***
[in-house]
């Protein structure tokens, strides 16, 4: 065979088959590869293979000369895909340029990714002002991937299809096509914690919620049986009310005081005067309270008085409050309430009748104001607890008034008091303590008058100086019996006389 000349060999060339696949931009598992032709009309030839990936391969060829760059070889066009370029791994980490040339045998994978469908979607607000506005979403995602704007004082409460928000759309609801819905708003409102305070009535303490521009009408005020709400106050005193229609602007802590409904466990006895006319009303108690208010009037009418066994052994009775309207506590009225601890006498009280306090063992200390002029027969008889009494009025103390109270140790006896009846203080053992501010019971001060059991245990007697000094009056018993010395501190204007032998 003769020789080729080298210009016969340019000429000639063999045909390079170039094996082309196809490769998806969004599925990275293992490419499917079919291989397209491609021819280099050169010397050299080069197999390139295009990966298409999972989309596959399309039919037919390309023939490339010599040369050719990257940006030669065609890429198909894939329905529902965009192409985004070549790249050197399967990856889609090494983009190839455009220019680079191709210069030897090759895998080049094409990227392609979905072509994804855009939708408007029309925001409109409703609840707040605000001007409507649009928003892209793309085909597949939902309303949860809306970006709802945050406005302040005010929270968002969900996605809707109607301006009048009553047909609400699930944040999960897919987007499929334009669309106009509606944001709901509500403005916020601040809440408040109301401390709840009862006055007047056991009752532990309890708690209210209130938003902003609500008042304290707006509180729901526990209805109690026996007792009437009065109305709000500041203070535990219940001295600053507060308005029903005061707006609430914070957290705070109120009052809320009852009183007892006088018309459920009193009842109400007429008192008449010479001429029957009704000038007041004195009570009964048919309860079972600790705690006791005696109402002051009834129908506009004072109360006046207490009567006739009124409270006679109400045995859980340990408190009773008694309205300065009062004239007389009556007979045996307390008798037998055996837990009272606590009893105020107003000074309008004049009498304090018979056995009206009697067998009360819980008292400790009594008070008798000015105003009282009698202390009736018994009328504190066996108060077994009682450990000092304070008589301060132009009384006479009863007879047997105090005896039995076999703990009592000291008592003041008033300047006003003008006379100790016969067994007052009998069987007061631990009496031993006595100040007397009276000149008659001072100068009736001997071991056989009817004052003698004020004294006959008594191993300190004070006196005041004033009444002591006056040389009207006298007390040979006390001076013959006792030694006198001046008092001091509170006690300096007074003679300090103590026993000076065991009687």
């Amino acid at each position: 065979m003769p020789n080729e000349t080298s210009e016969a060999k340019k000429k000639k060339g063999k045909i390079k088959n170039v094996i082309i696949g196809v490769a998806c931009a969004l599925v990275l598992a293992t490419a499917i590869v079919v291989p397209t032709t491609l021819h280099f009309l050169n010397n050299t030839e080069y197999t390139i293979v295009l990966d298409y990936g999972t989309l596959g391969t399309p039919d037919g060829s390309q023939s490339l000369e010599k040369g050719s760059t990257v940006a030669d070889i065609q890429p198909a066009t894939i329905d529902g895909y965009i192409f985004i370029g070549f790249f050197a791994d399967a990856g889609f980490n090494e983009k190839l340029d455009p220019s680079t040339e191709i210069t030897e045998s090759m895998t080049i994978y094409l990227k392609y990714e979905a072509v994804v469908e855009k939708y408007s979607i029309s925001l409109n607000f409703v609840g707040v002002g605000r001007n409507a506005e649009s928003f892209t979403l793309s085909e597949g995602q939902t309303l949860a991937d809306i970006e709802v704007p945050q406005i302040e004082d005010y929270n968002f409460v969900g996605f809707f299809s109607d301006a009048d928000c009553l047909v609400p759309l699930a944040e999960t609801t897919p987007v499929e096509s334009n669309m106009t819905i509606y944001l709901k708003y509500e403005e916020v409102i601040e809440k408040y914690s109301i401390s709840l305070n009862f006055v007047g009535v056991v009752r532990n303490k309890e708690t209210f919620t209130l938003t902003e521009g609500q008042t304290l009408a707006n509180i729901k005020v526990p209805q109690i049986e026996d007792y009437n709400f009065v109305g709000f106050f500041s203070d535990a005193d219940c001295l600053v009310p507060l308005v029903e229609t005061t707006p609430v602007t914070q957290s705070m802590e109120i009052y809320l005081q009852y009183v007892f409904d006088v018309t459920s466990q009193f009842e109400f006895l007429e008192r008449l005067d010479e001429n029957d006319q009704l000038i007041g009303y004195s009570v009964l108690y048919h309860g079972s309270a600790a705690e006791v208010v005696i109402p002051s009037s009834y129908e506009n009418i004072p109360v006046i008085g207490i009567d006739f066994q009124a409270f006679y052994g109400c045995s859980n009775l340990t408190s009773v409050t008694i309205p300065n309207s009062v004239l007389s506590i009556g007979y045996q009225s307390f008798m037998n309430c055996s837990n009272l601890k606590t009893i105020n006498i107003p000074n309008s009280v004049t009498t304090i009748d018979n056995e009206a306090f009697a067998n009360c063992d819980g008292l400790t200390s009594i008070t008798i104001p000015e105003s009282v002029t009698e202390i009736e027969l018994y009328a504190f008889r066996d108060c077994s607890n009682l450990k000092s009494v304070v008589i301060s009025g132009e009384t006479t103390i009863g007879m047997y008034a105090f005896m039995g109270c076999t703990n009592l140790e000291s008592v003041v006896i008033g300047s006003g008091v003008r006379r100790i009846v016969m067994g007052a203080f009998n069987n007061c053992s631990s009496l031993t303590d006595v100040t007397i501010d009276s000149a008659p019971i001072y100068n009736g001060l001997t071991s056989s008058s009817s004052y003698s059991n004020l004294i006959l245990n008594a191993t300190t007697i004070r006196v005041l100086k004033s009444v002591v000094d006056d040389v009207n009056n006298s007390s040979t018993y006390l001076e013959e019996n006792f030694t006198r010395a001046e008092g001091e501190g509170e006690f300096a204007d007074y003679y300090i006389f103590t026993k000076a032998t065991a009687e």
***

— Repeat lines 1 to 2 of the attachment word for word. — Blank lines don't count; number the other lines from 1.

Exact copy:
[in-house]
């Protein structure tokens, strides 16, 4: 065979088959590869293979000369895909340029990714002002991937299809096509914690919620049986009310005081005067309270008085409050309430009748104001607890008034008091303590008058100086019996006389 000349060999060339696949931009598992032709009309030839990936391969060829760059070889066009370029791994980490040339045998994978469908979607607000506005979403995602704007004082409460928000759309609801819905708003409102305070009535303490521009009408005020709400106050005193229609602007802590409904466990006895006319009303108690208010009037009418066994052994009775309207506590009225601890006498009280306090063992200390002029027969008889009494009025103390109270140790006896009846203080053992501010019971001060059991245990007697000094009056018993010395501190204007032998 003769020789080729080298210009016969340019000429000639063999045909390079170039094996082309196809490769998806969004599925990275293992490419499917079919291989397209491609021819280099050169010397050299080069197999390139295009990966298409999972989309596959399309039919037919390309023939490339010599040369050719990257940006030669065609890429198909894939329905529902965009192409985004070549790249050197399967990856889609090494983009190839455009220019680079191709210069030897090759895998080049094409990227392609979905072509994804855009939708408007029309925001409109409703609840707040605000001007409507649009928003892209793309085909597949939902309303949860809306970006709802945050406005302040005010929270968002969900996605809707109607301006009048009553047909609400699930944040999960897919987007499929334009669309106009509606944001709901509500403005916020601040809440408040109301401390709840009862006055007047056991009752532990309890708690209210209130938003902003609500008042304290707006509180729901526990209805109690026996007792009437009065109305709000500041203070535990219940001295600053507060308005029903005061707006609430914070957290705070109120009052809320009852009183007892006088018309459920009193009842109400007429008192008449010479001429029957009704000038007041004195009570009964048919309860079972600790705690006791005696109402002051009834129908506009004072109360006046207490009567006739009124409270006679109400045995859980340990408190009773008694309205300065009062004239007389009556007979045996307390008798037998055996837990009272606590009893105020107003000074309008004049009498304090018979056995009206009697067998009360819980008292400790009594008070008798000015105003009282009698202390009736018994009328504190066996108060077994009682450990000092304070008589301060132009009384006479009863007879047997105090005896039995076999703990009592000291008592003041008033300047006003003008006379100790016969067994007052009998069987007061631990009496031993006595100040007397009276000149008659001072100068009736001997071991056989009817004052003698004020004294006959008594191993300190004070006196005041004033009444002591006056040389009207006298007390040979006390001076013959006792030694006198001046008092001091509170006690300096007074003679300090103590026993000076065991009687």